According to researchers, optical fiber can be used to create microscopic structures with laser-based 3D printing. Some day for sure, one will use this technique with an endoscope to manufacture tiny biocompatible structures directly into tissue inside the body. This capability could enable new ways to repair tissue damage.
How optical fiber which is as thin as a human hair, can create microstructures with a 1.0-micron lateral (side-to-side) and 21.5-micron axial (depth) printing resolution?
To create the microstructures, the researchers dipped the end of an optical fiber into a liquid known as photopolymer that solidifies, or cures, when illuminated with a specific color of light. They used the optical fiber to deliver and digitally focus laser light point-by-point into the liquid to build a 3D microstructure.
By printing delicate details onto large parts, the new ultra-compact microfabrication tool could also be a useful add-on to today’s commercially available 3D printers that are used for everything from rapid prototyping to making personalized medical devices. “By using one printer head with a low resolution for the bulk parts and our device as a secondary printer head for the fine details, multi-resolution additive manufacturing could be achieved,” said research team leader Paul Delrot, from École Polytechnique Fédérale de Lausanne, Switzerland.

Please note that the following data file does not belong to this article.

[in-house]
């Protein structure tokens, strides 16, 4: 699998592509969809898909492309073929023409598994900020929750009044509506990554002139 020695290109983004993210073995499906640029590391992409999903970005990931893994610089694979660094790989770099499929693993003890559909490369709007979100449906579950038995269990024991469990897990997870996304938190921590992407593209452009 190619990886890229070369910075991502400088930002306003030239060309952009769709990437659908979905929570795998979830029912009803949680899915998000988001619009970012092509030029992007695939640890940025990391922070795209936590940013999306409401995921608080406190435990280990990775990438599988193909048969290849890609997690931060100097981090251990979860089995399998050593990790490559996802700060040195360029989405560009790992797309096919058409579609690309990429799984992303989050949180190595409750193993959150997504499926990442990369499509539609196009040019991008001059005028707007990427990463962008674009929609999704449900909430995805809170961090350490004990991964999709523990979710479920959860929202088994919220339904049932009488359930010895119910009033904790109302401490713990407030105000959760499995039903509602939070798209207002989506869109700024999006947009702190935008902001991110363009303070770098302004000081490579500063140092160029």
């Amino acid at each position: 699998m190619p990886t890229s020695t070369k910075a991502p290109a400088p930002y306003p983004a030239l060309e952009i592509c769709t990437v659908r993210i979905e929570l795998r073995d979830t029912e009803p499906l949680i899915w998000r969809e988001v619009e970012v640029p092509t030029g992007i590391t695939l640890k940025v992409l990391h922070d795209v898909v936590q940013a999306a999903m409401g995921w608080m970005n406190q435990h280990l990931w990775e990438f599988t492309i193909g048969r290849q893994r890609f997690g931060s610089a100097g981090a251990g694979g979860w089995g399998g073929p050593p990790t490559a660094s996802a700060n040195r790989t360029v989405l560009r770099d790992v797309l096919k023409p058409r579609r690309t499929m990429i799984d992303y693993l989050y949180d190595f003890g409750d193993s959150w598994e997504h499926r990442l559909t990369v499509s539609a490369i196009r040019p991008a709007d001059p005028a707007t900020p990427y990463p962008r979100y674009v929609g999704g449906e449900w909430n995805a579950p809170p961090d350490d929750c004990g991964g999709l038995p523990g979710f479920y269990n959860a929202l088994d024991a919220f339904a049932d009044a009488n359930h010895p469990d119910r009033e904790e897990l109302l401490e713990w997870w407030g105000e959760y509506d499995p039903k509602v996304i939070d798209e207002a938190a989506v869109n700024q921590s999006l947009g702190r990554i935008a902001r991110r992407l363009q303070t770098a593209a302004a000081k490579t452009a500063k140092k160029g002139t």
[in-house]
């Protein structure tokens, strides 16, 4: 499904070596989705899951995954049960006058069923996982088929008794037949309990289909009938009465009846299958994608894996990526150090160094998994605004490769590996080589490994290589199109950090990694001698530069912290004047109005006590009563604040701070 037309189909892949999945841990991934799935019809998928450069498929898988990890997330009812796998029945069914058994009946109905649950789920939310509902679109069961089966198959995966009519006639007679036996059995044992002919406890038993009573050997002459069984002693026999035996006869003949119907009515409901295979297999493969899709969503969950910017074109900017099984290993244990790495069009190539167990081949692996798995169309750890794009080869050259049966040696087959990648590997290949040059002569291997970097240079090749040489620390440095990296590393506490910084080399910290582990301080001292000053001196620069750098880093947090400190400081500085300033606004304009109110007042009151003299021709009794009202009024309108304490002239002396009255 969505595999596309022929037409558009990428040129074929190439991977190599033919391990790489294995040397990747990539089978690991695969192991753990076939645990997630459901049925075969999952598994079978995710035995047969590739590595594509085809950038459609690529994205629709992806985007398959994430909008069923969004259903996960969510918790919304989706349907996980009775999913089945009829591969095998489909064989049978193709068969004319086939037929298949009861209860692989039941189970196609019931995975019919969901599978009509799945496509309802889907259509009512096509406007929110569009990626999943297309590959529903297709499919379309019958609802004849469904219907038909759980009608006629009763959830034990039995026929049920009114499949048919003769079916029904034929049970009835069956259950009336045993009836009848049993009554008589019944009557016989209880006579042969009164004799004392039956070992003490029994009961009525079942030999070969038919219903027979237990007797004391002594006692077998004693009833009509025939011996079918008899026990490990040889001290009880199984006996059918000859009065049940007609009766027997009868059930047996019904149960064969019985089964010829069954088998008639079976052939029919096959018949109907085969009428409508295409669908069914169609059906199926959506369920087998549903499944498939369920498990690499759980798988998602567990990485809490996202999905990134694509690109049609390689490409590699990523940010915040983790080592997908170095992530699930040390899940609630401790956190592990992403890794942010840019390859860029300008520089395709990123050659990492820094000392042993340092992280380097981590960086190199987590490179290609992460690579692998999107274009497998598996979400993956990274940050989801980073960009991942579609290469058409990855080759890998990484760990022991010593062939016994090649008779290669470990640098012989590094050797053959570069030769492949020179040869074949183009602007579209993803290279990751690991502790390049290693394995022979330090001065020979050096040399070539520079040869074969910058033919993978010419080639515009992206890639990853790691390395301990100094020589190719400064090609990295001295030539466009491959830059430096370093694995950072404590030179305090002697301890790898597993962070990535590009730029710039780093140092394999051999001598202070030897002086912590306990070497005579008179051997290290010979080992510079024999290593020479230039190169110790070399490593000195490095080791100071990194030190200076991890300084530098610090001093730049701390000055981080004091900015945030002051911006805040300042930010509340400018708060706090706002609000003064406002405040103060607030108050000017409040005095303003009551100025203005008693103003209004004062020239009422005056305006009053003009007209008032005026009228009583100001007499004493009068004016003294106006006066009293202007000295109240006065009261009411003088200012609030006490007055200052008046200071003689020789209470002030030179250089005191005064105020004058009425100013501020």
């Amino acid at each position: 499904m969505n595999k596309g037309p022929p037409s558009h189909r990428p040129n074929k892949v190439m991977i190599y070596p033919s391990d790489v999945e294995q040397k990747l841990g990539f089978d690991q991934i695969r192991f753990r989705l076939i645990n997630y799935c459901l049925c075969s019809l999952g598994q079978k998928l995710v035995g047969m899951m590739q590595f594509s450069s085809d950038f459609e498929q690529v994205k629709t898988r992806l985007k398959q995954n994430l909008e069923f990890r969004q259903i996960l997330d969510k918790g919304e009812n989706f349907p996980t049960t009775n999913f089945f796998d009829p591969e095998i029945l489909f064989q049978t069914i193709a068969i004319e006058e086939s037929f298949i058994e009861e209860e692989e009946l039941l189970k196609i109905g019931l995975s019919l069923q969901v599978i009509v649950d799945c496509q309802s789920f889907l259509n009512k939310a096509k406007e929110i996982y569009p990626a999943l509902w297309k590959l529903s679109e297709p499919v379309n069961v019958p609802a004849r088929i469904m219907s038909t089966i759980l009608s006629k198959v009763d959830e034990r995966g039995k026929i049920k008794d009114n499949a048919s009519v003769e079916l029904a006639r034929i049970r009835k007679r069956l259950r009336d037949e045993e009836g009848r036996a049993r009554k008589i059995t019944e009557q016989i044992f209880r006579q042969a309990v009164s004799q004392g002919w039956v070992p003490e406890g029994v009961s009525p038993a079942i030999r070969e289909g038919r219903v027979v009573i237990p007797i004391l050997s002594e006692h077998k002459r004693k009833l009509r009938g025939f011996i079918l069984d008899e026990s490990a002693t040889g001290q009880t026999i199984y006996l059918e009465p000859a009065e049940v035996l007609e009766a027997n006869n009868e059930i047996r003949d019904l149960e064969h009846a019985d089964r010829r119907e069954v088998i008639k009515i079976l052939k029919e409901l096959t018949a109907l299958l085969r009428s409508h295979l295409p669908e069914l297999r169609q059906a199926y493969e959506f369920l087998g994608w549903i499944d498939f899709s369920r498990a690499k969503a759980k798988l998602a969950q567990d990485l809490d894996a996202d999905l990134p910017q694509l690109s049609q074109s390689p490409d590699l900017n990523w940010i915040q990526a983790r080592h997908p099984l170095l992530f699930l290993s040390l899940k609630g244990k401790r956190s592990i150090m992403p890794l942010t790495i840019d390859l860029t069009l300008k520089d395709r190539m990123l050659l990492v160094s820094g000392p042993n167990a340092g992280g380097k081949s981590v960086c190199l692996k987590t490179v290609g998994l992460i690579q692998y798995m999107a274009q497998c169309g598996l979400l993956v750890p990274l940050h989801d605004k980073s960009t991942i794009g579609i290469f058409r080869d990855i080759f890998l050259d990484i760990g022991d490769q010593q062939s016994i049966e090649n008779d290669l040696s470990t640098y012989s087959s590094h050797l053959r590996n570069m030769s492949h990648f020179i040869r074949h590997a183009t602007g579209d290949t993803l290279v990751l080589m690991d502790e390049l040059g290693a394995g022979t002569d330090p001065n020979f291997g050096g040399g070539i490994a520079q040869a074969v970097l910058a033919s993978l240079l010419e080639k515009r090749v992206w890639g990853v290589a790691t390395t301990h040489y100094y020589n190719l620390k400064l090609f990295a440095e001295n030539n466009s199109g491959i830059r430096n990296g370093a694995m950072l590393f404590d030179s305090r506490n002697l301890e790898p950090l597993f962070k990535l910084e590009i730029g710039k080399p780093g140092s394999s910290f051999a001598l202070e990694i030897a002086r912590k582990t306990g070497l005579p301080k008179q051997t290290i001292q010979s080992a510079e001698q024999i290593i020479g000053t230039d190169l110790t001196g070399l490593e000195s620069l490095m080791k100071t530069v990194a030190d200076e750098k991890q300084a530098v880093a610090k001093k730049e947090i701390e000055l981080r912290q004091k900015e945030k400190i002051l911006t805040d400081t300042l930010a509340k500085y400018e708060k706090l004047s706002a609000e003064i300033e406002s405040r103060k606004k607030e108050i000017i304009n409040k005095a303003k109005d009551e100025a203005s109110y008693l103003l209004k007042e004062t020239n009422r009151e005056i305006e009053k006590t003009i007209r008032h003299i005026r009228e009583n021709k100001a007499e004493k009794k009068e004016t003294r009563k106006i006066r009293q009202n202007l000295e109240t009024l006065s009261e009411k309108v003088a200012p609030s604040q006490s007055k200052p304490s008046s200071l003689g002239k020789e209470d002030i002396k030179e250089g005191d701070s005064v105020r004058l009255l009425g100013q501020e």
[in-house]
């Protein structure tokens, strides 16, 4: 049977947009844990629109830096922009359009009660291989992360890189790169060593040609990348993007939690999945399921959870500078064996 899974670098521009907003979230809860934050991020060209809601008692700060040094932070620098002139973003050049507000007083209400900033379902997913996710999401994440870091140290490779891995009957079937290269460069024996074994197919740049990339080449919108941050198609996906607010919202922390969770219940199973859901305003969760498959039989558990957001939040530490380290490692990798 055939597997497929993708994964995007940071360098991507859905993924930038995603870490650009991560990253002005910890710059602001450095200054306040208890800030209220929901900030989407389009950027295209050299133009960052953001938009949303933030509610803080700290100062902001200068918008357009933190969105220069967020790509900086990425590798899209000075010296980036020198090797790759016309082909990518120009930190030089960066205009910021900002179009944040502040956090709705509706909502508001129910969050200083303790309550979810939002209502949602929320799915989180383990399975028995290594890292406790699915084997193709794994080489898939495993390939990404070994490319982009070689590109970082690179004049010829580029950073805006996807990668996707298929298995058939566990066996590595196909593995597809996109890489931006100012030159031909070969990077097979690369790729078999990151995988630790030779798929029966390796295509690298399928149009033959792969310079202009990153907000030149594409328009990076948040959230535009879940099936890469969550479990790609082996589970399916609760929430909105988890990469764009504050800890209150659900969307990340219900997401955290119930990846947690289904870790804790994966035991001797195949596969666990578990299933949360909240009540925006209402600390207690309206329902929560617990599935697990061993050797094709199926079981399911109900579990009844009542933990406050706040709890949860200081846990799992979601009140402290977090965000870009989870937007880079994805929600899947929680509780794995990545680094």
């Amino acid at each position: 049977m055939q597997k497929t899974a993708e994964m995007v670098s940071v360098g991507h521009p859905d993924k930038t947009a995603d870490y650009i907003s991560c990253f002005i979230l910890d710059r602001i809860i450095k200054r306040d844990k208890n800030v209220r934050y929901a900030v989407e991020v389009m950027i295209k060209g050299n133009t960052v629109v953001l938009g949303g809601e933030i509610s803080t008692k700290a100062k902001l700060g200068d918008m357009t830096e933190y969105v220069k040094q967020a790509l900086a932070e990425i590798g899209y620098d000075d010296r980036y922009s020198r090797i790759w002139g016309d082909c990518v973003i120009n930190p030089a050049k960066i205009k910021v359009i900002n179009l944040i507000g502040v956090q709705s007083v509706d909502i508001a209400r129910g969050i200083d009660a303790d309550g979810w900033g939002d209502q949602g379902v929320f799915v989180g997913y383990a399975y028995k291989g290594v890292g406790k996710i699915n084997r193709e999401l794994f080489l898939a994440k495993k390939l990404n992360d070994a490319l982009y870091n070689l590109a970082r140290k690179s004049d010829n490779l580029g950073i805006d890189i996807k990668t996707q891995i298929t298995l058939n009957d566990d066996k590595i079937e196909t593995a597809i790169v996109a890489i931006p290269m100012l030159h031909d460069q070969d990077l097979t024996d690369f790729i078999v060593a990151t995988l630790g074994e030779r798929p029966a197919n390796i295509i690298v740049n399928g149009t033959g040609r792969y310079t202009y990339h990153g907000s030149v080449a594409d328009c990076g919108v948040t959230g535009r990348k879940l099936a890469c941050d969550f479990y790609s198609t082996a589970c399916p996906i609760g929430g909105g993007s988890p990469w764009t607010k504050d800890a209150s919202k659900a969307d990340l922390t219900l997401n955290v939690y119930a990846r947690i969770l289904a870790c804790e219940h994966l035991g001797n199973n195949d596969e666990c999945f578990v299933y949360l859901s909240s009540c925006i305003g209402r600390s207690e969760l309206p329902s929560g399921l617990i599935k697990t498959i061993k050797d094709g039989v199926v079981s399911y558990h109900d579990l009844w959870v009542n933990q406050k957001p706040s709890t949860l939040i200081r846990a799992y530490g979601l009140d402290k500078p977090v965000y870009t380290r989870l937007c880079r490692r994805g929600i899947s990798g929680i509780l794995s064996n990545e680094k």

Why current techniques are difficult to apply?
Current laser-based microfabrication techniques rely on a non-linear optical phenomenon called two-photon photopolymerization to selectively cure a volume deep inside a liquid photosensitive material. These techniques are difficult to use for biomedical applications because two-photon photopolymerization requires complex and expensive lasers that emit very short pulses as well as bulky optical systems to deliver the light.
“Our group has expertise in manipulating and shaping light through optical fibers, which led us to think that microstructures could be printed with a compact system. In addition, to make the system more affordable, we took advantage of a photopolymer with a nonlinear dose response. This can work with a simple continuous-wave laser, so expensive pulsed lasers were not required,” said Delrot.
The whole research is entitled “Single-photon three-dimensional microfabrication through a multimode optical fiber,” and is published in Opt. Express, Volume 26, Issue 2, 1766-1778 (2018).
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